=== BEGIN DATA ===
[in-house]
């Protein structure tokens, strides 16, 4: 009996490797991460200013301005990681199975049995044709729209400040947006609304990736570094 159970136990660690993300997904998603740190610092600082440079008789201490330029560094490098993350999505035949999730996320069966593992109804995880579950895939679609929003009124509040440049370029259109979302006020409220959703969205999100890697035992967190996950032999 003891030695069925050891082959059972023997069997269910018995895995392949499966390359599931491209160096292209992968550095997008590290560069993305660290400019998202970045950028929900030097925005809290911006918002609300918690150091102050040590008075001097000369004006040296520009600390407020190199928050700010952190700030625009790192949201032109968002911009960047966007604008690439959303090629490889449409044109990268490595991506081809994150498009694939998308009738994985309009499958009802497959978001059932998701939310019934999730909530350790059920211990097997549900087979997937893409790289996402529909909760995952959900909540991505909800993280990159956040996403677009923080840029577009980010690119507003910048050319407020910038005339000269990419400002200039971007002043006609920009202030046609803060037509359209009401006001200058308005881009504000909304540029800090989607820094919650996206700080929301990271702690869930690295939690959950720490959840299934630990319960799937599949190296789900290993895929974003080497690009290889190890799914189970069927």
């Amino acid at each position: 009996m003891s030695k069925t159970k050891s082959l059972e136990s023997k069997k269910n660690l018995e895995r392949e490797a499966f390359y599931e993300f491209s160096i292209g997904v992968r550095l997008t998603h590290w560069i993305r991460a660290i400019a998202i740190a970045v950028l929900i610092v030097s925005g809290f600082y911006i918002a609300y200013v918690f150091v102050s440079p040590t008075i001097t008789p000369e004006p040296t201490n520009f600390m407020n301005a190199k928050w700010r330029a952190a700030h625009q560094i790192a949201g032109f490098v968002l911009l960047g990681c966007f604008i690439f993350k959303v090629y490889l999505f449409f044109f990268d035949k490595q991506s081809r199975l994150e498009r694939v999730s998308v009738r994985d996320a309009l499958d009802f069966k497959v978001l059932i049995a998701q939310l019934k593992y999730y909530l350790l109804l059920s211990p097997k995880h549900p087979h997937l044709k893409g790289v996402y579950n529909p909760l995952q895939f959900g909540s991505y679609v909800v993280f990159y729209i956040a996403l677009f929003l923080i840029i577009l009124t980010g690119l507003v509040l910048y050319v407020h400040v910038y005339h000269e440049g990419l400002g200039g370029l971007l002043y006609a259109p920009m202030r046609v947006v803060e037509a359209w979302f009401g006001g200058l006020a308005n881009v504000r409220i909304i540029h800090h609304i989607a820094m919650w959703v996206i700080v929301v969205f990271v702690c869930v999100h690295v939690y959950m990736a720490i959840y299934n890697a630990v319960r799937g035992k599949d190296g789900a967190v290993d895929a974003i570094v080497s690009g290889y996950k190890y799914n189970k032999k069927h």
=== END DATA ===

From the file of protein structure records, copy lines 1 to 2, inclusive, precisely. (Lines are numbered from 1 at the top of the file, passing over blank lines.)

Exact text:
[in-house]
């Protein structure tokens, strides 16, 4: 009996490797991460200013301005990681199975049995044709729209400040947006609304990736570094 159970136990660690993300997904998603740190610092600082440079008789201490330029560094490098993350999505035949999730996320069966593992109804995880579950895939679609929003009124509040440049370029259109979302006020409220959703969205999100890697035992967190996950032999 003891030695069925050891082959059972023997069997269910018995895995392949499966390359599931491209160096292209992968550095997008590290560069993305660290400019998202970045950028929900030097925005809290911006918002609300918690150091102050040590008075001097000369004006040296520009600390407020190199928050700010952190700030625009790192949201032109968002911009960047966007604008690439959303090629490889449409044109990268490595991506081809994150498009694939998308009738994985309009499958009802497959978001059932998701939310019934999730909530350790059920211990097997549900087979997937893409790289996402529909909760995952959900909540991505909800993280990159956040996403677009923080840029577009980010690119507003910048050319407020910038005339000269990419400002200039971007002043006609920009202030046609803060037509359209009401006001200058308005881009504000909304540029800090989607820094919650996206700080929301990271702690869930690295939690959950720490959840299934630990319960799937599949190296789900290993895929974003080497690009290889190890799914189970069927």